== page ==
Three jailed over Chailey cannabis factory conspiracy

Cannabis factory in North Chailey SUS-170303-150729001
Cannabis factory in North Chailey SUS-170303-150729001

Three people have been jailed after the discovery of a cannabis factory worth more than £2 million in North Chailey.

Between them, Terence Boyle, Suzanne Hawkins and Anthony Cooper are set to serve a total of 16 years in prison for their involvement in the drugs operation.

Suzanne Hawkins SUS-170303-150714001

Suzanne Hawkins SUS-170303-150714001

Police say the factory was uncovered at the isolated farm in East Grinstead Road, North Chailey on February 26, 2014, where an outbuilding had been specially adapted to grow the plants.

Officers seized more than 1,700 cannabis plants in various stages of growth, which the court heard could have been worth up to £2.136 million.

Pensioner Terence Boyle, 73 and his partner Suzanne Hawkins, 51 were arrested at the farm on the day, Sussex Police say.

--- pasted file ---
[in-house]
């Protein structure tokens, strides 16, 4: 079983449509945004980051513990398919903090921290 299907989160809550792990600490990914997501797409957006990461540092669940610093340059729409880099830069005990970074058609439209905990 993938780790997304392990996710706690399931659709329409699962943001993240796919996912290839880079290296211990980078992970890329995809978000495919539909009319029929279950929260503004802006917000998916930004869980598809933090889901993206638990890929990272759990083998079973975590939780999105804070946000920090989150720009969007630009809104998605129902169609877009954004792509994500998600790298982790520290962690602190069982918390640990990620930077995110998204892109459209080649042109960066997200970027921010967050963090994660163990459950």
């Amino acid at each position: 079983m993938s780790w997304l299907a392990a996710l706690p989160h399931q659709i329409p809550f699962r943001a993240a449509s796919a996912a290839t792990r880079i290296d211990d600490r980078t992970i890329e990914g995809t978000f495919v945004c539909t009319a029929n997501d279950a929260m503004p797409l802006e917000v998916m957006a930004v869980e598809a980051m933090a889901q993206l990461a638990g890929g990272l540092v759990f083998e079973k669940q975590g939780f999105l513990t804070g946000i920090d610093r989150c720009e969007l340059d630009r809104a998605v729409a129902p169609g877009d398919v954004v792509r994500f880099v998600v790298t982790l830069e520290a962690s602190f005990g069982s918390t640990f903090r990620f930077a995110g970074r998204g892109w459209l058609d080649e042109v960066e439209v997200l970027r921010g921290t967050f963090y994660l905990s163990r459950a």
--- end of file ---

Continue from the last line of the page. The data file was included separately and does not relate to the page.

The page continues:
Three other people were also arrested at the time. Two of those arrested – an 19-year-old woman and a 42-year-old man – were later released without charge.

Terence Boyle SUS-170303-150703001

Terence Boyle SUS-170303-150703001

Boyle and Hawkins’ son Jesse Boyle was also arrested.

Jesse Boyle and his parents were charged in May 2015 with conspiracy to supply a controlled class B drug.

During the course of the investigation, officers discovered another man with links to the farm, Anthony Cooper. The 47-year-old was arrested in London and also charged in May 2015 with conspiracy to supply and money laundering.

All four stood trial at Lewes Crown Court on January 23 this year. Cooper pleaded guilty on the first day of the trial to the charge but the case continued for the other three.

Jesse Boyle was found not guilty after a three and a half week trial, however Terence Boyle and Suzanne Hawkins were both found guilty, say police.

Boyle, Hawkins and Cooper have all appeared again at Lewes Crown Court and have been sentenced. Boyle and Hawkins were each given four years. Cooper was given a total of six years – four for conspiracy and two for money laundering.

Investigating officer detective constable Jim Austin said it had “been a long and complex investigation”.

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